- The second phase or separation – A person decides to change something, and most often, it means they’ll leave the job or partner. However, this sharp break from their day-to-day will usually have them feeling lonely as a result and isolated from everyone.
- The third phase or reflection – While they are separating from what they were used to, they’ll use the isolation to reflect and think through their choices and plans. They’ll think of new directions and adventures to take.
- The fourth phase or understanding – Finally, the person will go out of isolation and start new hobbies, relationships, and interests. They’ll meet new friends and grow as a result, gaining a better understanding of the world, more motivation, and a different outlook. This process can last for years and could repeat itself multiple times.
#4 Learn What Can You Do to Overcome the Process
As uncomfortable as the experience may be, it is a big learning curve that will help you grow on multiple fronts. However, no one likes the feeling of not having control over their present and future. That’s why, we want to present to you some of the best self care ideas that can help you change your mindset, and overcome the troubles and struggles that take up your mental space.
Accept That This Is a Normal Phase of Life
Accepting what we cannot change is easier said than done. However, when life throws discomfort your way it’s important to practice acceptance. That doesn’t mean you should settle for the position you hate, or a partner you no longer enjoy spending time with. Rather it means recognizing that you are in a normal, transitory period which is difficult, but will not stay the same forever.
Share Your Feeling With Your Loved Ones and Ask for Their Advice
If you are finding it difficult to calm yourself down, try talking to your friends and asking for their advice. As already mentioned, this is a generational problem more folks than you might initially think struggle with. Exchanging experiences with others who understand what you are going through can be healing.
Getting a compassionate answer will help you feel less isolated and alone, and help you overcome the struggles in front of you. If you don’t feel comfortable talking to people you know, consider starting a WOC workshop group where you could meet like-minded individuals who’d listen and relate, but whom you wouldn’t have to meet daily.
Set a Vision and Pursue It
When you are in a crisis mode, your perspective is clouded by stress. And although stress can be a good indicator that something is off, it is not the most productive feeling in the world. So, what you’ll want to do is shift your mindset to a state in which you can flourish and grow. That starts by exploring your passions and ambitions, rather than your fears.
Trust that this is not your peak and that there is more ahead. So, sit yourself down and think about what drives you, what activities make you energized, and what dreams you would chase if you knew you couldn’t fail. Try to visualize your future, and then slowly, over a few months, sketch out the steps to reach your dreams and goals.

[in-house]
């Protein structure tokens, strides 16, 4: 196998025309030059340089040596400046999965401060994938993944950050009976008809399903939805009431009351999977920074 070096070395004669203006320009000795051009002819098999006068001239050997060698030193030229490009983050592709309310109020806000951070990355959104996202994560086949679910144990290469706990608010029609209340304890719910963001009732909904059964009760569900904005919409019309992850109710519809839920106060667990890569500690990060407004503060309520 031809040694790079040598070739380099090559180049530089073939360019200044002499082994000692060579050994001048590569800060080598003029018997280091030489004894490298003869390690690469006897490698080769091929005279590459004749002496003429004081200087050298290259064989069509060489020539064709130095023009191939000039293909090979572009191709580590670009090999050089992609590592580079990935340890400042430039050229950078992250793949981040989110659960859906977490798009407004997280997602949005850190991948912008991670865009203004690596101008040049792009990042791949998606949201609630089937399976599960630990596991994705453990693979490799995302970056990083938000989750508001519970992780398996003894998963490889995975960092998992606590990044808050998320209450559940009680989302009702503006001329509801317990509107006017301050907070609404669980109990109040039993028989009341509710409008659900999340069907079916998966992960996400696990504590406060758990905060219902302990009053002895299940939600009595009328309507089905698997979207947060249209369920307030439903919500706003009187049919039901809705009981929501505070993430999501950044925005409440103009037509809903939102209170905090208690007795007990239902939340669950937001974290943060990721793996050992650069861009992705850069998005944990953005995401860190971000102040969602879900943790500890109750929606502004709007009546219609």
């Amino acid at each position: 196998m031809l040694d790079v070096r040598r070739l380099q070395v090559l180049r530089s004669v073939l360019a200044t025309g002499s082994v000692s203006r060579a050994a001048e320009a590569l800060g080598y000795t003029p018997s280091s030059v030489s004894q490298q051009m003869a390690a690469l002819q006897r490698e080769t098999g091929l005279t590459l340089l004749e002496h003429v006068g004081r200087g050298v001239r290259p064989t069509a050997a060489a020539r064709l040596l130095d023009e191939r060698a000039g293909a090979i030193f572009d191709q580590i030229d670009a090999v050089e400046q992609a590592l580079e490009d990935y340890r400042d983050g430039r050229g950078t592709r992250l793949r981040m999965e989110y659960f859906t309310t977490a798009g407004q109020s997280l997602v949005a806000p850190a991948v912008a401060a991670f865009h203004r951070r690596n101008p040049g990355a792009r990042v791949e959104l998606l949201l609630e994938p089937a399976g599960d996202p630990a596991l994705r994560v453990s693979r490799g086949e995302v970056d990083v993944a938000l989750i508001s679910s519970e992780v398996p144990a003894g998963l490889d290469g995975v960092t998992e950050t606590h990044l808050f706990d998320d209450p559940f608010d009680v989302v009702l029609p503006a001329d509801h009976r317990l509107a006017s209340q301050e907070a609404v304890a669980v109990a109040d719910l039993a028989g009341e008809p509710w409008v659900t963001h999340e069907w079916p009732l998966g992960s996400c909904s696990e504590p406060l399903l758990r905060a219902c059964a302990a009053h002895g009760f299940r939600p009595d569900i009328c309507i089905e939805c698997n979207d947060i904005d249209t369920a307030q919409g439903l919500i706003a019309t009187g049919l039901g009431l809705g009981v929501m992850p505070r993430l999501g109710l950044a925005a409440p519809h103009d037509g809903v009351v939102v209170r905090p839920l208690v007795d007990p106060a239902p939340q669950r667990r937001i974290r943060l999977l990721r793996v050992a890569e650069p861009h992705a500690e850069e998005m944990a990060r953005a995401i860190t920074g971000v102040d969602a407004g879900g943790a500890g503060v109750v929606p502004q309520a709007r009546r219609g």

Don’t Be Afraid to Explore Different Things to Find What Interests You
Black women in the workplace, or women of color in general, have a more difficult time finding a job that meets their qualifications and aspirations. So, once you catch yourself feeling uninspired in the position you’re in, it can be scary to go out looking for a different career path.
However, it is important to explore your interests, or even interests of those around you, to see if there is something else you might enjoy doing more. Life is too short not to get engaged with the world around you at your full capacity. You are young with so much ahead of you, and should allow yourself freedom to craft your future in the best way possible.
#5 The Best Way to Cope With This Stressful Time You’re Experiencing Is Taking Therapy for Women of Color
Although the crisis might be a widely experienced phenomenon, it can lead to bigger problems, like anxiety and depression, especially for women. So, if you find yourself struggling for a prolonged period, having problems with sleep, or experiencing intrusive thoughts, it may be time to google ”counseling for women near me”. Whenever you find yourself hitting a wall, getting professional help is the best way to proceed forward. Booking a counselor for women, especially if it is a therapist of color can be a life-changing experience that could guide you out of this turbulence much faster.
Researching ”Therapist Near Me” Can Be Hard, But It’s an Important Step of the Process
Scheduling your first therapy session is by default intimidating, since you are finding yourself in the situation of having to choose between therapists, and opening yourself up to a complete stranger for the first time. However, women’s counseling does work, which is why so many folks decide to go to therapy, and stay in it for a longer period, especially in their late 20s. This is because counselors for women understand the problems you are facing and can guide you through the challenges that are in front of you. And your quarter-life crisis is the perfect time to get some guidance.